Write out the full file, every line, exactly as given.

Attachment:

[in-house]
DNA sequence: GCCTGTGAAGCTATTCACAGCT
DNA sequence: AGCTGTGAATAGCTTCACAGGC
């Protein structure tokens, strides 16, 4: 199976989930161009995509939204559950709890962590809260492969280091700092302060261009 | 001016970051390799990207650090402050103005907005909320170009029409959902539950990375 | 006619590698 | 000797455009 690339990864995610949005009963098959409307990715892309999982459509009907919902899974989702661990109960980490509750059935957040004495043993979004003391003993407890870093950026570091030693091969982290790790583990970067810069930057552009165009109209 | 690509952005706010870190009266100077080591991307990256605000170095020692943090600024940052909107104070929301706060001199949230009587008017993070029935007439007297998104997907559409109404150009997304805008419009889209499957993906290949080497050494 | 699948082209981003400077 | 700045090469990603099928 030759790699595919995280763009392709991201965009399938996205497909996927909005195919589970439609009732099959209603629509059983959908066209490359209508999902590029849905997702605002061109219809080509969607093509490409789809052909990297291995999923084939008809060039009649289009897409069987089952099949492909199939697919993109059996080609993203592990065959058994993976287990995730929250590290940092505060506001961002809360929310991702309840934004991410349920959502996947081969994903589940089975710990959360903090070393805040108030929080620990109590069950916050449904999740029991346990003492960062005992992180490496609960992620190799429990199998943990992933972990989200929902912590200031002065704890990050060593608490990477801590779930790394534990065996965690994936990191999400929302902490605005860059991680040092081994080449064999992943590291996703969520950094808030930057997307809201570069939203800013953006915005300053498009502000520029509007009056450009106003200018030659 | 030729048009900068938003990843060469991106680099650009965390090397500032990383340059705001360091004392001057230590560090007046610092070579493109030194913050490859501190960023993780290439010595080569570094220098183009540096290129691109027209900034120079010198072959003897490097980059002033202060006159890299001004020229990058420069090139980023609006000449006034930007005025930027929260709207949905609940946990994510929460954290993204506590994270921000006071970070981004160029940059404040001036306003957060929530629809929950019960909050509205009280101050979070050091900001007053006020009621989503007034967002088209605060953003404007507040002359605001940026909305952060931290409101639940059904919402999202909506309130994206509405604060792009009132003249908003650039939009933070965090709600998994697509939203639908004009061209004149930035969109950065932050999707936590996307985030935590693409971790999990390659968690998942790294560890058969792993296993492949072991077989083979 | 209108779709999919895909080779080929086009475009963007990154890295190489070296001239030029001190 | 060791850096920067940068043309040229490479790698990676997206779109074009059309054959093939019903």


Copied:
[in-house]
DNA sequence: GCCTGTGAAGCTATTCACAGCT
DNA sequence: AGCTGTGAATAGCTTCACAGGC
């Protein structure tokens, strides 16, 4: 199976989930161009995509939204559950709890962590809260492969280091700092302060261009 | 001016970051390799990207650090402050103005907005909320170009029409959902539950990375 | 006619590698 | 000797455009 690339990864995610949005009963098959409307990715892309999982459509009907919902899974989702661990109960980490509750059935957040004495043993979004003391003993407890870093950026570091030693091969982290790790583990970067810069930057552009165009109209 | 690509952005706010870190009266100077080591991307990256605000170095020692943090600024940052909107104070929301706060001199949230009587008017993070029935007439007297998104997907559409109404150009997304805008419009889209499957993906290949080497050494 | 699948082209981003400077 | 700045090469990603099928 030759790699595919995280763009392709991201965009399938996205497909996927909005195919589970439609009732099959209603629509059983959908066209490359209508999902590029849905997702605002061109219809080509969607093509490409789809052909990297291995999923084939008809060039009649289009897409069987089952099949492909199939697919993109059996080609993203592990065959058994993976287990995730929250590290940092505060506001961002809360929310991702309840934004991410349920959502996947081969994903589940089975710990959360903090070393805040108030929080620990109590069950916050449904999740029991346990003492960062005992992180490496609960992620190799429990199998943990992933972990989200929902912590200031002065704890990050060593608490990477801590779930790394534990065996965690994936990191999400929302902490605005860059991680040092081994080449064999992943590291996703969520950094808030930057997307809201570069939203800013953006915005300053498009502000520029509007009056450009106003200018030659 | 030729048009900068938003990843060469991106680099650009965390090397500032990383340059705001360091004392001057230590560090007046610092070579493109030194913050490859501190960023993780290439010595080569570094220098183009540096290129691109027209900034120079010198072959003897490097980059002033202060006159890299001004020229990058420069090139980023609006000449006034930007005025930027929260709207949905609940946990994510929460954290993204506590994270921000006071970070981004160029940059404040001036306003957060929530629809929950019960909050509205009280101050979070050091900001007053006020009621989503007034967002088209605060953003404007507040002359605001940026909305952060931290409101639940059904919402999202909506309130994206509405604060792009009132003249908003650039939009933070965090709600998994697509939203639908004009061209004149930035969109950065932050999707936590996307985030935590693409971790999990390659968690998942790294560890058969792993296993492949072991077989083979 | 209108779709999919895909080779080929086009475009963007990154890295190489070296001239030029001190 | 060791850096920067940068043309040229490479790698990676997206779109074009059309054959093939019903």